The daughter of a Hollywood VIP grows up too quickly after she meets his best friend. 5,517 words. Illustration by The Fates.
I sat back on the soft white leather couch and watched Charlie meticulously roll a joint. The leather smelled clean and, looking around the apartment, I noticed that the decoration was sparse — only a standing lamp and small coffee table were used to fill out the rest of the room. He still looked good: sexy, handsome and alert. At that moment, he looked up and I could tell he was wondering what I was thinking. This time I had decided we both would get what was coming to us, what we had been waiting to happen for some time. I was 17 and had known Charlie almost half my life…
It all started at The House, which was sprawled out along a plot of land that seemed to go on forever. I could whistle on one side of the house and not a peep could be heard on the other. There were no wall-to-wall carpets – only thick Spanish tiles, which often cooled off my bare feet on hot summer days. Or, wearing socks, and carrying a big bowl of Sugar Corn Pops filled with milk, I could slide along the smooth floor confident that not a drip would fall to the ground. Outside, there was a heart-shaped pool and a hip little cabaña to go with it. The House seemed to have everything a grown person could ever want — but of course that was never enough.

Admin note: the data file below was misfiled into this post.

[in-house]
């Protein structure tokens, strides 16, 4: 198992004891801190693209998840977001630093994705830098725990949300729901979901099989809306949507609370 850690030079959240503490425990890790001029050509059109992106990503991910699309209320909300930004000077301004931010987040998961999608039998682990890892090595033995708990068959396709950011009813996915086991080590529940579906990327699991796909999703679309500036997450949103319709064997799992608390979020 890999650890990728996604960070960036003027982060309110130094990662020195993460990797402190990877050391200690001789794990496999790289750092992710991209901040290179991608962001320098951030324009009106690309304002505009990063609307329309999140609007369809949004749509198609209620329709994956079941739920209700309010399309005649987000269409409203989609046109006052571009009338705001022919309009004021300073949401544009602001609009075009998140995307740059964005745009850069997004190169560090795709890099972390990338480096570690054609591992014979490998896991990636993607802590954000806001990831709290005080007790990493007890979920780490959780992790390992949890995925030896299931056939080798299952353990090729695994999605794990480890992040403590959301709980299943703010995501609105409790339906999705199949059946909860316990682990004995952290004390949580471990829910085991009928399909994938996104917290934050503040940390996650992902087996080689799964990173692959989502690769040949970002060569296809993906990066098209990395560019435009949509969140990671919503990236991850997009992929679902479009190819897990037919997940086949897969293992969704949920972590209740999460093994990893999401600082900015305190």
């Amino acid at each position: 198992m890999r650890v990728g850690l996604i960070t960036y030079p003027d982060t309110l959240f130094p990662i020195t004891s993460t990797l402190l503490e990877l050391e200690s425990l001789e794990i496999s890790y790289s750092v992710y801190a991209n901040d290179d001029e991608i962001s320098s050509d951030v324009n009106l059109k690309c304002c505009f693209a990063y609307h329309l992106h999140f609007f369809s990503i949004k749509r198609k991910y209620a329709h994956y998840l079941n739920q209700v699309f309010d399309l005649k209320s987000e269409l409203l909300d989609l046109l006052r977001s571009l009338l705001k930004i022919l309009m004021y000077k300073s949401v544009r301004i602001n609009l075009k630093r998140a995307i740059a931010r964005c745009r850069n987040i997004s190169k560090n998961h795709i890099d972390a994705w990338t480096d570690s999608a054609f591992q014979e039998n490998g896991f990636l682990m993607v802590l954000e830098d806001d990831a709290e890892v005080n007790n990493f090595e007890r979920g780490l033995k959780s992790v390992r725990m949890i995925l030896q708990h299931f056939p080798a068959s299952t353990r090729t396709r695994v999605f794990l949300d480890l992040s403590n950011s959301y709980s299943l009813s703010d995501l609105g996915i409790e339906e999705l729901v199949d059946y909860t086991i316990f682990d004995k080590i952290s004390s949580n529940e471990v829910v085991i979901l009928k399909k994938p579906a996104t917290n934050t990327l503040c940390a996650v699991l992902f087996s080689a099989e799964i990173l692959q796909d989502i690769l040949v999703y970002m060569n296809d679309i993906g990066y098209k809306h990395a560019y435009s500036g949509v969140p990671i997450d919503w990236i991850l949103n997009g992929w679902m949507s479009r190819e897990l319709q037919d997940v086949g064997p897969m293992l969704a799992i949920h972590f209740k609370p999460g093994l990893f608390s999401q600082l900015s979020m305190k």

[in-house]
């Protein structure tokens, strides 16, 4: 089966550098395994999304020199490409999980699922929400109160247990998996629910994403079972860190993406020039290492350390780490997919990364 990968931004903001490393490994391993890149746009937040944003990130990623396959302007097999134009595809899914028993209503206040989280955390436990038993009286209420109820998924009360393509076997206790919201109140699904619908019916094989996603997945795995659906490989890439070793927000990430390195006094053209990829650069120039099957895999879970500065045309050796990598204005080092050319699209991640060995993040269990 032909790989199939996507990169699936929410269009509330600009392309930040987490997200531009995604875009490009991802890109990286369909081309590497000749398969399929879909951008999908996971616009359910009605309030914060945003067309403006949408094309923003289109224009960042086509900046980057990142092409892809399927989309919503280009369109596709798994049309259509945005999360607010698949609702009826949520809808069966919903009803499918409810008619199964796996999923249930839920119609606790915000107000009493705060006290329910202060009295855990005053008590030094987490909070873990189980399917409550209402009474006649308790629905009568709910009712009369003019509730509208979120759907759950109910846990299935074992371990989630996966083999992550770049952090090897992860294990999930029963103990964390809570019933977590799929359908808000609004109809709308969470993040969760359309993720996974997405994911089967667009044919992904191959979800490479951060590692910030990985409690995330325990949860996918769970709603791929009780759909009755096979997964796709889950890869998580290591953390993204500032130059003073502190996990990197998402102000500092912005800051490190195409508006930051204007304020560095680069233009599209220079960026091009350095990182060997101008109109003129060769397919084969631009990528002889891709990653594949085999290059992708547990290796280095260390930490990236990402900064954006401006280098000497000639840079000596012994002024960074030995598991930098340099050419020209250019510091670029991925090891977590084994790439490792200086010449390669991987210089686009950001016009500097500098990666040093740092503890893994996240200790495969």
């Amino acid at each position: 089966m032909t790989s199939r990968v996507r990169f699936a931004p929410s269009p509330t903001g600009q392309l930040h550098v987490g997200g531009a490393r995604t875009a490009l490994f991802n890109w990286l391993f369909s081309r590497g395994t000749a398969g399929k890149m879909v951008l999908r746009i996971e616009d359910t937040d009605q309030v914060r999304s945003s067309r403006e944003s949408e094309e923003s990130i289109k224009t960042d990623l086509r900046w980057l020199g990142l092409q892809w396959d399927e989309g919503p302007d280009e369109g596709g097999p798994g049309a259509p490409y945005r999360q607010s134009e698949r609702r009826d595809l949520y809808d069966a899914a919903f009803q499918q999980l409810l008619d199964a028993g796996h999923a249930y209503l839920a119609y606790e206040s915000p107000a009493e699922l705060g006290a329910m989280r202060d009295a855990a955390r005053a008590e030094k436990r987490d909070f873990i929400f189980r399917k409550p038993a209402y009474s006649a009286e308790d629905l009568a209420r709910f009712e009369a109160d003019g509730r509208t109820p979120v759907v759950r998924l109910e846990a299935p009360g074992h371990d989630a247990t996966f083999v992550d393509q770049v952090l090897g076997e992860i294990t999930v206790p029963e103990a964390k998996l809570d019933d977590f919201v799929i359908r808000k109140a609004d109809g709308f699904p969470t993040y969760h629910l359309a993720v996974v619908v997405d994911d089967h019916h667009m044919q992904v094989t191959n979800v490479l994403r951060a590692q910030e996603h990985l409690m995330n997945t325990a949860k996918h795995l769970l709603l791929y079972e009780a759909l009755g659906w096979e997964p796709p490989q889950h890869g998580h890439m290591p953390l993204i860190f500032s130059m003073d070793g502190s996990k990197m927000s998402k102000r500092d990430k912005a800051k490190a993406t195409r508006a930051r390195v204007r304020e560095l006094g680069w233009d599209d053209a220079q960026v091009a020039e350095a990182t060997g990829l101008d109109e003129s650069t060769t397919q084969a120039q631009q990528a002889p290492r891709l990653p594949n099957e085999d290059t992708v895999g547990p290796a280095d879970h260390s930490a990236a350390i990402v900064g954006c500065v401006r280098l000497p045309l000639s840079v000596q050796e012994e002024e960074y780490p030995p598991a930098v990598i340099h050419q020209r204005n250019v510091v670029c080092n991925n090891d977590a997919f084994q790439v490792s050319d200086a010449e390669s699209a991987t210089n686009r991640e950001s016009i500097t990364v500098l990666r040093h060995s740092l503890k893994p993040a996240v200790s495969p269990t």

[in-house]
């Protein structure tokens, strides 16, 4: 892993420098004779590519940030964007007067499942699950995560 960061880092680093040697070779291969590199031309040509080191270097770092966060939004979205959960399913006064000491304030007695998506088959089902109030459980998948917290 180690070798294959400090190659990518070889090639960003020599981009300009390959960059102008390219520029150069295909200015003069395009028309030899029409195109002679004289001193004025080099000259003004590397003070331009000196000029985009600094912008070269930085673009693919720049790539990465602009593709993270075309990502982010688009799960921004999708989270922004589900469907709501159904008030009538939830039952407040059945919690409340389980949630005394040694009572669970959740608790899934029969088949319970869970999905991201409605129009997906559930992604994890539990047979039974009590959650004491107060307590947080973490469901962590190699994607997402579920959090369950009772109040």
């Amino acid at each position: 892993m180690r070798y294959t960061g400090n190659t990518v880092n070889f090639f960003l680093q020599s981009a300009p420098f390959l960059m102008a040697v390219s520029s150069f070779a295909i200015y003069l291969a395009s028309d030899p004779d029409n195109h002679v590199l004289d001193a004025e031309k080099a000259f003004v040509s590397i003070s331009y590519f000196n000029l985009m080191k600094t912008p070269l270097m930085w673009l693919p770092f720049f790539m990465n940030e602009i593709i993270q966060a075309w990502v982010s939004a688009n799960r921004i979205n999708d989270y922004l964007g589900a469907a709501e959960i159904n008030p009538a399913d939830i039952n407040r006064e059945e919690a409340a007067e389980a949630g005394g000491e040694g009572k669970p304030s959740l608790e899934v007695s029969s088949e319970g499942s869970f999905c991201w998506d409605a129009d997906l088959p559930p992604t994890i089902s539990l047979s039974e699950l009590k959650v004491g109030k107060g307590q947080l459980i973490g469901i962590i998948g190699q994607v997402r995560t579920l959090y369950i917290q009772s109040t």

I often wondered what it would feel like to be surrounded by adults who had enough. Did such people even exist? People who would be satisfied with a large creamy vanilla shake in a glass sweating pellets of condensation down its sides, a funky transistor radio, and a moderate sized apartment, just big enough to hang their hat and rest their sleepy head. I wanted to know these strangers, but for years when I was young they only existed as characters I could play with in my head, characters that wouldn’t be put off if I asked them for a sip of their shake or a crayon to color with — an adult who might even take the time to color with me — not just to gain favor from the man of the house, but simply because they wanted to.
There were always people at the House. As the voices grew louder, the place seemed to swell, as if at any moment it would reach its breaking point and suddenly pop like a balloon. Most just seemed to be using my father, buying time I guess, perhaps anticipating the day when they would have to get up off the couch and make it on their own, instead of just hanging out and leeching off Dad. There were production assistants, chiropractors, lawyers, playwrights, producers, and high-profile dentists. In my mind, they all somehow seemed to morph into one. Maybe they thought if they just stayed around long enough my father’s genius would rub off on them.
Now Pops, he got The House from making movies, lots of them.